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Video class keeps eye to community


Students in Steve Harp’s documentary video class last quarter broke down scenes of digital film they have shot and tried to figure out the best way to tell a manylayered story. Still, these students were not just concerned with moving images they can work with in a classroom. They focused on what happened on the outside in the lives of two communities they have gotten to know through this class. During the quarter, students completed short videos for two community-based, not-for-profit organizations: Lawndale Christian Development Corporation (LCDC) and Cambodian Association of Illinois. Harp’s class, which has been offered at DePaul four times since 2000, is one of many community-based service learning classes the Steans Center helped develop that encourages learning based on real-life, in-the-field experience. 

Service learning 

Harp says he learned about service learning before he even taught this class through presentations and workshops offered by the Steans Center. He notes that teaching a service learning class is different than teaching other classes. “In some classes, we may say ‘here’s the video camera, here’s how to make it work, here are some exercises you need to do.’ In this class, the focus is more on mastering skills by putting them into practice.” “I am more of an advocate for students in this kind of class,” he adds. “In traditional situations, I might say ‘here are the skills that need to be mastered. In the end, I have to ask: ‘could you master these things?’ Here, what we are really working toward is fulfilling a service for a particular community group. What I’ve found is that this is a way to work with an organization that is doing good work – and to produce something about that organization.” 

How students benefit 

In the course of their service learning experience, Harp says that students are introduced to a complex community they might not otherwise have a chance to learn about. Last quarter, the rich and triumphant stories of two communities offered a dynamic living history for students to film. 


Located on Chicago’s west side in the economically challenged community of Lawndale, LCDC has grown into a leader in the realm of neighborhood-based housing development and also offers a range of programs to community residents. In the Albany Park neighborhood on Chicago’s north side, the Cambodian Association of Illinois has emerged as a vital source of support for generations of people affected by the genocide in Cambodia in the early 1970s. The organization serves more than 7,000 refugee and immigrant Cambodians in the Chicago area. Students in the class not only had a chance to learn about these communities, they worked with these organizations to complete films that express a vision of that community. Harp says students engaged in a collaborative process through which they have learned how to work with community-based groups whose stories are the subject of these videos. Sangini Brahmbhatt, a senior in graphic design who worked on the LCDC video, suggested there is value to understanding how to meet the needs of an organization in a professional way while learning new skills. “It’s really about knowing what they want,” she says, “and what we can provide.” In this case, she said, the video will include interviews and other segments that focus on the group’s real estate, education and community organizing efforts. Brahmbhatt echoed the thoughts of many others when asked about the benefits of the class.​​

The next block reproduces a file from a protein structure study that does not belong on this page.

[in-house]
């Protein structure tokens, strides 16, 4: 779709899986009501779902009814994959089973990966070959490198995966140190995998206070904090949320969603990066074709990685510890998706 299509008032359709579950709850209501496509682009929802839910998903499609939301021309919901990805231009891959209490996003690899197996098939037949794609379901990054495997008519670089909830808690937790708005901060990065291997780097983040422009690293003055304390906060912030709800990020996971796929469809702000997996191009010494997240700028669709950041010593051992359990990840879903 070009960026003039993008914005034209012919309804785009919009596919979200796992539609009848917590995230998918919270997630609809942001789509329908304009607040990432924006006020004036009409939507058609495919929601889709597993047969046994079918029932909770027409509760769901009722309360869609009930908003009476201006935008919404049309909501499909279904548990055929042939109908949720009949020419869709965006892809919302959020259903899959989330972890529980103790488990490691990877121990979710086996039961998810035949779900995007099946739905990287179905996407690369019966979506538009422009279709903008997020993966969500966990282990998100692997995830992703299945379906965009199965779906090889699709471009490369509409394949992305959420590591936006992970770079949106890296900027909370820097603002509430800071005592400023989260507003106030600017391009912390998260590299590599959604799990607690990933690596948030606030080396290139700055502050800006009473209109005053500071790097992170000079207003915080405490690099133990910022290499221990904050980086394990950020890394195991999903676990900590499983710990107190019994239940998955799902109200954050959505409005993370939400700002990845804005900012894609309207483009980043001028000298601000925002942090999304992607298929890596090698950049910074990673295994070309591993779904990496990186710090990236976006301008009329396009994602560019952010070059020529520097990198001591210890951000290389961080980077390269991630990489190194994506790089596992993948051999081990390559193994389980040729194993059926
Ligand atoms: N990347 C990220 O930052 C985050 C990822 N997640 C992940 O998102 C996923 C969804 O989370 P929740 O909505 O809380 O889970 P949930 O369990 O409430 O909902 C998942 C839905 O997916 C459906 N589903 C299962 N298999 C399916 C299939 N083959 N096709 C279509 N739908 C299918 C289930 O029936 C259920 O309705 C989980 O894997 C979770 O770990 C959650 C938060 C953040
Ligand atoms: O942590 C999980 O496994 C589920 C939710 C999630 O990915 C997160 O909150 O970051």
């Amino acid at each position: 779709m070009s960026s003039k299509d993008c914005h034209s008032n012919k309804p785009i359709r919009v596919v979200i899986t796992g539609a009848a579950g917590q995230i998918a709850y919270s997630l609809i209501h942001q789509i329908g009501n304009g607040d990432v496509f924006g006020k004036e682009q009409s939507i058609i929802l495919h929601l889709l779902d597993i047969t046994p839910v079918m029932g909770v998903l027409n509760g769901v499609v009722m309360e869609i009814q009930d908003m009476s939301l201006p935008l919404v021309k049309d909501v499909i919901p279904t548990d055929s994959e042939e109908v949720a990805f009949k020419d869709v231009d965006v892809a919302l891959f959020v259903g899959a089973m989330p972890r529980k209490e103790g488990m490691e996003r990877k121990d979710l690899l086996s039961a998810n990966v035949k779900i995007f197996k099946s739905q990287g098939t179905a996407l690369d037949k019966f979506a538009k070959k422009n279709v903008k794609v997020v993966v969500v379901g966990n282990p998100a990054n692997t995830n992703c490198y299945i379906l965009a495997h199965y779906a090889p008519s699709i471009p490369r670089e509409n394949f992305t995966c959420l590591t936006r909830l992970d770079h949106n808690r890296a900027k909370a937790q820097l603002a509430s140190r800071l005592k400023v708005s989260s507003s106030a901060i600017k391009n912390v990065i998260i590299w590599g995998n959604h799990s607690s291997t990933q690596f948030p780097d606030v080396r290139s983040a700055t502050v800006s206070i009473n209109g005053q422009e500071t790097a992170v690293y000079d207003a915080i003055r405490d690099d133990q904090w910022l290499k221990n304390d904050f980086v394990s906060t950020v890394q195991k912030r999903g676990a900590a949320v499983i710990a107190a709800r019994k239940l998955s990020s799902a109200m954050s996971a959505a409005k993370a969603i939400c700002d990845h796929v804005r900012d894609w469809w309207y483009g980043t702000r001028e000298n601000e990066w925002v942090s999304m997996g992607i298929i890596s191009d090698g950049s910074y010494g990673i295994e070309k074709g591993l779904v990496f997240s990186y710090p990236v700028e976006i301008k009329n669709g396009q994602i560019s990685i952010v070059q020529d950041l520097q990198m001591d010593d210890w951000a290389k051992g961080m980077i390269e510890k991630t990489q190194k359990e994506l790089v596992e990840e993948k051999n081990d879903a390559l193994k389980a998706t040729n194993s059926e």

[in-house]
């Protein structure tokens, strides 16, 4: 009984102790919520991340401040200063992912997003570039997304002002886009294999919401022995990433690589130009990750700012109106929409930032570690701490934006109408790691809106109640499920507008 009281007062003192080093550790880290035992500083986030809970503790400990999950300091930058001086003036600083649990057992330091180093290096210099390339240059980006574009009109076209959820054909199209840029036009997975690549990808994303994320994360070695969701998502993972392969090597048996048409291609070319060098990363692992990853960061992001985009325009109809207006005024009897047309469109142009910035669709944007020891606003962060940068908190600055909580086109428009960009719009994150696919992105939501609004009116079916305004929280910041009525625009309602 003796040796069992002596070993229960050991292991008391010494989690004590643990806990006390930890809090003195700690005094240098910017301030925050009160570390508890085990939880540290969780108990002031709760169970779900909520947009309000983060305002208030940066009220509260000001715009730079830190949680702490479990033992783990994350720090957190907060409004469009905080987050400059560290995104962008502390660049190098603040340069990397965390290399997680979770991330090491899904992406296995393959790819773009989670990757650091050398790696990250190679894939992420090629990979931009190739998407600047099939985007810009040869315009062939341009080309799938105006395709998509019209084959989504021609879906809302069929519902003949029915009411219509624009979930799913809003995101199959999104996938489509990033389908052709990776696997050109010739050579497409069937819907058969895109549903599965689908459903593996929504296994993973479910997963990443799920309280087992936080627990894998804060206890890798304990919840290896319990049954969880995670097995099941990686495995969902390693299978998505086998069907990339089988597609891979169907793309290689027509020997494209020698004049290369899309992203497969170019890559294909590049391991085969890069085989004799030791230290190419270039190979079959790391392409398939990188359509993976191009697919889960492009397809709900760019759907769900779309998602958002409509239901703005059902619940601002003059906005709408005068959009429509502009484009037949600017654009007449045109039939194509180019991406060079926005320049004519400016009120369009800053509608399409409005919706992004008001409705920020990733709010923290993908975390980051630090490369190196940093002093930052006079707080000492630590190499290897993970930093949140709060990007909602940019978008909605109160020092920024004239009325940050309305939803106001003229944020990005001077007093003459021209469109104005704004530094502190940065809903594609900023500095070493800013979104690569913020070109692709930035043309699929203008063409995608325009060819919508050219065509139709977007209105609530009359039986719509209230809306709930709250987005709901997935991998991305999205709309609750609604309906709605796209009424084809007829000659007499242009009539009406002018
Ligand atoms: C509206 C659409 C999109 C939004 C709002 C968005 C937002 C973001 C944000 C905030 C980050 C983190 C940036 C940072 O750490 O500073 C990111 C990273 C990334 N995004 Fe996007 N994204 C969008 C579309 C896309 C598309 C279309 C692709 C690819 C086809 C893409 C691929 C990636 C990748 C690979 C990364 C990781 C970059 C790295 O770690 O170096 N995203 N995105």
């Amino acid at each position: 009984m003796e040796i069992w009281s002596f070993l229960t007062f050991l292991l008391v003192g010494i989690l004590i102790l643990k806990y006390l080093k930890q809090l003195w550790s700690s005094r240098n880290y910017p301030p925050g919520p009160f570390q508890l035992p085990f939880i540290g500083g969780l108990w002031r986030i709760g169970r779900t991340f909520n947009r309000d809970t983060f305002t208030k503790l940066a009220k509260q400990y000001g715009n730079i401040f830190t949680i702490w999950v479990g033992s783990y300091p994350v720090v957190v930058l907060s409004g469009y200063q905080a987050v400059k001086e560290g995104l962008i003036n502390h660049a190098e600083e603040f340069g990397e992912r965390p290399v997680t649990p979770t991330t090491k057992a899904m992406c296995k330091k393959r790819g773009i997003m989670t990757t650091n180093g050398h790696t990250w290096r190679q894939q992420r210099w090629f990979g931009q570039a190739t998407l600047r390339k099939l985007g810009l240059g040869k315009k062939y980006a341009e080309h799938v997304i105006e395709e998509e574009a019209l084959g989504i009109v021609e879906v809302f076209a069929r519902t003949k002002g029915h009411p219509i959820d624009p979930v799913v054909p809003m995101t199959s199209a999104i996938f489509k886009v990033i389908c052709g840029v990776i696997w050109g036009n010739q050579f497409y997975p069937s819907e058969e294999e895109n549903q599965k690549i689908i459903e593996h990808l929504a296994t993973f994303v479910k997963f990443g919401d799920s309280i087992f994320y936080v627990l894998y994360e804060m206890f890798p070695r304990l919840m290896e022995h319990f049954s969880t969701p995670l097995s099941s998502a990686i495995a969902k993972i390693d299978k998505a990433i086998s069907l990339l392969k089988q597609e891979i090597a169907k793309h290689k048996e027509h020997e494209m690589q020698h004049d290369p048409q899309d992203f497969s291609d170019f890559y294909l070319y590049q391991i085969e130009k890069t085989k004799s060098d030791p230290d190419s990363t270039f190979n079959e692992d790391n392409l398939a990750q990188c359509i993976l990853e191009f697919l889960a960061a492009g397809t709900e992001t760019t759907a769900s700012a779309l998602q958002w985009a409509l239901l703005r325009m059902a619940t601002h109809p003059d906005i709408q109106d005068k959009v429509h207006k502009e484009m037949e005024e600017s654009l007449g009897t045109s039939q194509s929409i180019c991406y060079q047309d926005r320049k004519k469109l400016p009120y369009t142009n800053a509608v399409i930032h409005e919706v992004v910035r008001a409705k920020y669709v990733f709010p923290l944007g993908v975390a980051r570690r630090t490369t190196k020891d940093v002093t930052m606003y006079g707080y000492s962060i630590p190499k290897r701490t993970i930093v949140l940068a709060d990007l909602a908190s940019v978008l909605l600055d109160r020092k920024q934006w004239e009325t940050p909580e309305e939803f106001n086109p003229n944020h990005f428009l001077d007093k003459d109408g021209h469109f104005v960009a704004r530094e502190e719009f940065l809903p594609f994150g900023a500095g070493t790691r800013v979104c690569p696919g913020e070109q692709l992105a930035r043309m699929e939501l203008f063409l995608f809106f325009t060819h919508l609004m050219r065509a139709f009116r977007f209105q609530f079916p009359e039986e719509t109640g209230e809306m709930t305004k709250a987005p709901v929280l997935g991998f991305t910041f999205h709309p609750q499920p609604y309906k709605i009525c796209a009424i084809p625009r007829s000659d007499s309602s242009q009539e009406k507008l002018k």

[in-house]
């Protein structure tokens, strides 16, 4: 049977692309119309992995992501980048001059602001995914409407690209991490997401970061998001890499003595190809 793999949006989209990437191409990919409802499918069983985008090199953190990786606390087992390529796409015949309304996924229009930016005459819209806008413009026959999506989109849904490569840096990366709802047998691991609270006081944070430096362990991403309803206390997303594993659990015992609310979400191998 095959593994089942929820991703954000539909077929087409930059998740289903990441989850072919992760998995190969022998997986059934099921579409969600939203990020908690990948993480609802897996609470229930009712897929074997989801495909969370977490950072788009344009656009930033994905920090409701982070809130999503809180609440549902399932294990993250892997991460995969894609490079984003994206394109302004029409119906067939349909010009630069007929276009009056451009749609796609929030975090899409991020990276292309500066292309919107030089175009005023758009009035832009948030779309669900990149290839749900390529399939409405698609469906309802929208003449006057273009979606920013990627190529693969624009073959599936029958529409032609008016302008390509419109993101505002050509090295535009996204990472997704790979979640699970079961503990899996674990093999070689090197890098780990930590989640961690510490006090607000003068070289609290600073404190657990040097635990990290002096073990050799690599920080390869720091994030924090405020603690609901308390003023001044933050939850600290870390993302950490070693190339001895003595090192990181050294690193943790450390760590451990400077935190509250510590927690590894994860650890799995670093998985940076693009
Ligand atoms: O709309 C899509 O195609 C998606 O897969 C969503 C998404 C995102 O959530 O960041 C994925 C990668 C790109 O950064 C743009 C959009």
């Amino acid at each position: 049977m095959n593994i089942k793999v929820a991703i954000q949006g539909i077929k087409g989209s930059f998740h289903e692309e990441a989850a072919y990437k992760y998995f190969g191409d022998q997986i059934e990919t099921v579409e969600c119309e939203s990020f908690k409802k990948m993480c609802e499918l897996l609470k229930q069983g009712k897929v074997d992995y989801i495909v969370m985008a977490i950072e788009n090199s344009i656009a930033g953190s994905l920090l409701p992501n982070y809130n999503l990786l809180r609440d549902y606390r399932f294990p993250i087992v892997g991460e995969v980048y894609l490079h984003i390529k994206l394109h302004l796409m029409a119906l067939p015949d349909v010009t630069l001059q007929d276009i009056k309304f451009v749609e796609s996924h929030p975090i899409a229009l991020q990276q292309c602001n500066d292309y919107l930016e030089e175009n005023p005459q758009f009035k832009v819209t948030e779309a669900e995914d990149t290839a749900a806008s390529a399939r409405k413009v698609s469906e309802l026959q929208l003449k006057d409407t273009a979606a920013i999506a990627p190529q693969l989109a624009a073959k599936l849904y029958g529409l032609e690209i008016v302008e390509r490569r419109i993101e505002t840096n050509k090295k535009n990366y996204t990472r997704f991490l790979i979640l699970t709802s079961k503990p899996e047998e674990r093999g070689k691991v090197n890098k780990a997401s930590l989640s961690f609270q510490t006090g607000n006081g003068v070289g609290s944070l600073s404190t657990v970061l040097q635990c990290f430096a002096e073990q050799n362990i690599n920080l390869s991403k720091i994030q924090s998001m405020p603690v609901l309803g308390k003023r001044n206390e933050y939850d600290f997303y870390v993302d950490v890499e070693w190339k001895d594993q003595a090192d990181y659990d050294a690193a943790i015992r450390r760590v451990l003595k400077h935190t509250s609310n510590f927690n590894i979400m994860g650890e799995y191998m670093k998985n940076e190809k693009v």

Video Class: Value to the community 

“It’s a great learning experience,” she says. “Seeing how a neighborhood is evolving and changing, observing people in their environment – you can’t get that inside a classroom.” For community groups working with the class, these short videos can be used as a tool to help tell their story.

Brady Harden, Executive Director of Inner Voice, which provides services to the homeless in Chicago, says his organization has used a video made by DePaul students in a number of ways. Harden says that Inner Voice showed the video at a recent fundraising event and that it will also become part of the organization’s website. “I also pop in the video when I meet people for the first time at Inner Voice,” he says. “It’s detailed enough to cover the issue of the homeless and our response to it, but also tells our story without boring anybody.” Meanwhile, Kristen Oxendale, Resource Development Manager for LCDC, says the growing organization would like to use the film for marketing purposes. “The only video we have for our organization was done in 1992,” she says. “It’s not something we can use anymore. We’re hoping to use the video students made to help us do volunteer recruiting, inform funders about what we do and for other purposes.” Harp suggests the videos can benefit participating organizations in a number of ways. “The obvious benefit is that they get this product that costs them nothing but a little bit of time,” he says. “I also think it helps break down barriers between community groups and what some would call ‘the ivory tower’ of the academic world.” Aside from the final product, Harp says he has been pleased to see how students have met the challenge of reaching out to new communities and establishing a dialogue with local organizations. “I’ve been happy with the way students have responded,” he says. “There’s a real connection between what they are doing and the needs of these groups. I think the class has helped students to kind of open up – and think about what’s outside of their experience.”